Introduction

Incommensurability between two magnitudes refers to the fact that their ratio cannot be expressed by a rational number and that, consequently, rational numbers are insufficient to describe reality. For example, it is known that the ratio between the circumference of a circle and its diameter is an irrational number, conventionally denoted by \(\pi\). The first mathematical proofs of existence of incommensurable magnitudes can be traced to Ancient Greece, namely the proofs of incommensurability between the diagonal and the side of a square and a regular pentagon.

For regular polygons with more than \(5\) sides, the diagonals (line segments joining non-adjacent vertices) do not all have the same length. We may, however, consider just the shortest diagonals (those with smallest length) in those polygons. Indeed, in the case of the regular hexagon there also exists a geometric proof, similar to those known for the square and the regular pentagon, showing the incommensurability between its shortest diagonal and its side. For regular polygons with more than \(6\) sides, however, it is not possible to establish this incommensurability using a geometric proof similar to the previous ones, despite the magnitudes involved also being incommensurable.

Looking at other diagonals, the situation is similar. For example, for every regular polygon with more than \(6\) sides, the second shortest diagonal and the side are always incommensurable, although there exist geometric proofs of this only for the cases of the regular octagon, decagon and dodecagon. As for the longest diagonal (the one with largest length), it is always incommensurable with the side for every regular polygon with more than \(6\) sides, but this can only be proved geometrically in the case of the decagon. Why is that?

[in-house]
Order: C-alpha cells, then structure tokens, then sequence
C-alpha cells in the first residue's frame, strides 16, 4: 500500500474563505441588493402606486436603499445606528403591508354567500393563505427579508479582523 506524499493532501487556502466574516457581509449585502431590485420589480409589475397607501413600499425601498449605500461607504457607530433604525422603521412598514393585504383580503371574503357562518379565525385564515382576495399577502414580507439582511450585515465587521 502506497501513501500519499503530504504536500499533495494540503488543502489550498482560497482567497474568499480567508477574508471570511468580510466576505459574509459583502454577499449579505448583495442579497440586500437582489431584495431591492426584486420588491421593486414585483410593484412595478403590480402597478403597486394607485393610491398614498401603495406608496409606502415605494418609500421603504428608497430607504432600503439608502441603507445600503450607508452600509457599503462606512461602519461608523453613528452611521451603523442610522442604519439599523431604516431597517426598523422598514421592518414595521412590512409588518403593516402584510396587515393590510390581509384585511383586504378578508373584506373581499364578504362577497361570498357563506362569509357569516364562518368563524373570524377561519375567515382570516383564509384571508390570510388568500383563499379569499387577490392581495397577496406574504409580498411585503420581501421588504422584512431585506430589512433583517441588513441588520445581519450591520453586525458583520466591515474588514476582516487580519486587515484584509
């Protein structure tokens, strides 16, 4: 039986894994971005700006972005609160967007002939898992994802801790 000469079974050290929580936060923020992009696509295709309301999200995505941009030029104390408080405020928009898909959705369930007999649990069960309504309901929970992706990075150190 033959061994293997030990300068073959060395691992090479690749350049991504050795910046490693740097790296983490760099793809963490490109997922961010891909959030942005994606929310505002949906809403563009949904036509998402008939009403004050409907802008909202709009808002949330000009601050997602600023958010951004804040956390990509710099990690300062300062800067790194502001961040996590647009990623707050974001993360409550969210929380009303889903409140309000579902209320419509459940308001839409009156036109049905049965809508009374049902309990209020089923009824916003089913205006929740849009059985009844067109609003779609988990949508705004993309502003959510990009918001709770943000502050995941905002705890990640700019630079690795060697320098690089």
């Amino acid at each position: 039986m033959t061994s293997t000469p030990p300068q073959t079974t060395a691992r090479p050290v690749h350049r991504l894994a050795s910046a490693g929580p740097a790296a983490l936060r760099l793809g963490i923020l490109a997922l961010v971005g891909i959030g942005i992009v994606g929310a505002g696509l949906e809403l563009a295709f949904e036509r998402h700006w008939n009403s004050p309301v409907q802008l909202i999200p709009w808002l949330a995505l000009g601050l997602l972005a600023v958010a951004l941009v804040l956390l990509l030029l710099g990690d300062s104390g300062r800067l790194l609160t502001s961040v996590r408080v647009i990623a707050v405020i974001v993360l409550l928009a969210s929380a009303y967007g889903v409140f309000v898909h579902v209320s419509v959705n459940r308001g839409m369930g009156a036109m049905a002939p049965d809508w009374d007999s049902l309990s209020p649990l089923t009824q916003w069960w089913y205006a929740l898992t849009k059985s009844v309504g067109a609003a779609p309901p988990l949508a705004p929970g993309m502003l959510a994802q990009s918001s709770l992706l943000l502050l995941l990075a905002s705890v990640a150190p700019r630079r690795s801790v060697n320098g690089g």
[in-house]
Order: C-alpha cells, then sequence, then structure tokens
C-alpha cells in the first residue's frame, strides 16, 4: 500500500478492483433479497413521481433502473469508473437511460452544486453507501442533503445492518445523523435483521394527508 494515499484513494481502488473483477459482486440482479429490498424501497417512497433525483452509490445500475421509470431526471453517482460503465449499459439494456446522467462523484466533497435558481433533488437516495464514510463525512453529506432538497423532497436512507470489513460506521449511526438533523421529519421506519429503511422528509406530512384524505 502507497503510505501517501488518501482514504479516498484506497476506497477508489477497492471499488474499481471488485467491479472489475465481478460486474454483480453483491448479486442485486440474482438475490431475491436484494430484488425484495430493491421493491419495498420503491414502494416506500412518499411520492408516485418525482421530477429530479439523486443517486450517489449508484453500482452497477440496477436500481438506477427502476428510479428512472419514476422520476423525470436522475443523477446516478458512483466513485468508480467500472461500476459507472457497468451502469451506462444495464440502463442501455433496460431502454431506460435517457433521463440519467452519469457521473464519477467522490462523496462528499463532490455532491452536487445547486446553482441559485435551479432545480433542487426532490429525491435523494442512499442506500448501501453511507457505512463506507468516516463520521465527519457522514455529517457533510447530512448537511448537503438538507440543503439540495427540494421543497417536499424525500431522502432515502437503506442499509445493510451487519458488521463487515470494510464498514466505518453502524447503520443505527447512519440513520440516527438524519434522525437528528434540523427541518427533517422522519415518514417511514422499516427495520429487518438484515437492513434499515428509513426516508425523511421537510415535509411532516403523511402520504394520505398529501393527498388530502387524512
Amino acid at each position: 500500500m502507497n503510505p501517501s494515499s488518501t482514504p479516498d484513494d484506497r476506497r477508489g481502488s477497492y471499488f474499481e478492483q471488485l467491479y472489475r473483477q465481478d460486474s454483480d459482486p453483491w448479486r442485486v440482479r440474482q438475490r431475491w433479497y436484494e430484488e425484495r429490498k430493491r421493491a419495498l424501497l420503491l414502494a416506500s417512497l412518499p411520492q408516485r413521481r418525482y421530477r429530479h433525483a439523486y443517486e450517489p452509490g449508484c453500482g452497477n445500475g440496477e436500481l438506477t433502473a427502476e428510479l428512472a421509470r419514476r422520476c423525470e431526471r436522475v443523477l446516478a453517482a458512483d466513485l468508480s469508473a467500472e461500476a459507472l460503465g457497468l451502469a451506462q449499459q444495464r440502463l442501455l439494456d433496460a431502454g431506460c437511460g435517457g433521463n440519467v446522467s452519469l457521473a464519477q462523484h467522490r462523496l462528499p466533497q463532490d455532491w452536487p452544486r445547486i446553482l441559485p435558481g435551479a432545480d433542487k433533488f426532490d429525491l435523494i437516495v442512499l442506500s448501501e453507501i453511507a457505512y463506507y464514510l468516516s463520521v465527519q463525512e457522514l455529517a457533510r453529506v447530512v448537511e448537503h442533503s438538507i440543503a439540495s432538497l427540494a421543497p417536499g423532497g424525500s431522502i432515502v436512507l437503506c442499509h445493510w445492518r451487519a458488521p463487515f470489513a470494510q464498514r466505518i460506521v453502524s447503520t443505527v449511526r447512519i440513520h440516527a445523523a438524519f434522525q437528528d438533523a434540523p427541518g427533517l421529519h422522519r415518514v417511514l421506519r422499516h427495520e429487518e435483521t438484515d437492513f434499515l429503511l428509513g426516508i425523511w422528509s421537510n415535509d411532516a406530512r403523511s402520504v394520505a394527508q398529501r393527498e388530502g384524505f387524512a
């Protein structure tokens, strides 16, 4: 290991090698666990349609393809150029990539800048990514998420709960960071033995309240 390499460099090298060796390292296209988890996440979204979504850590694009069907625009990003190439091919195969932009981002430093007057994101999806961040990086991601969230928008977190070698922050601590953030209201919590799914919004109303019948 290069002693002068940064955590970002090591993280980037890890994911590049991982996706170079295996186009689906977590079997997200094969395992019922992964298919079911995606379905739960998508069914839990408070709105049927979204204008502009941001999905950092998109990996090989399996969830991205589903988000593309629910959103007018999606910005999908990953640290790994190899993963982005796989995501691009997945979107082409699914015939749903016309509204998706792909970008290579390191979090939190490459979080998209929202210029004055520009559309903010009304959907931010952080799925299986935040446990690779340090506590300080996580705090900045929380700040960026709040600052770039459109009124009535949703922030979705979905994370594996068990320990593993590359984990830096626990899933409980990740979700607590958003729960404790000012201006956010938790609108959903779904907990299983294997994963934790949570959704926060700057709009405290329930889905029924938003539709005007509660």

This page aims at presenting the geometric proofs mentioned above, as well as the algebraic arguments which not only show the incommensurability for other cases but also allow us to understand why, in those cases, there is no geometric proof analogous to the previous ones.

We shall also see how it is possible to interpret, in terms of dynamical systems, the process of construction of new regular polygons used in the geometric proofs of incommensurability.


Translated for Atractor by a CMUC team, from its original version in Portuguese. Atractor is grateful for this cooperation.

(*) This work was carried out under the guidance of Professor Maria Carvalho from the Universidade of Porto, under a grant by the Calouste Gulbenkian Foundation to develop a project for the promotion of Mathematics in Atractor.


Difficulty level: University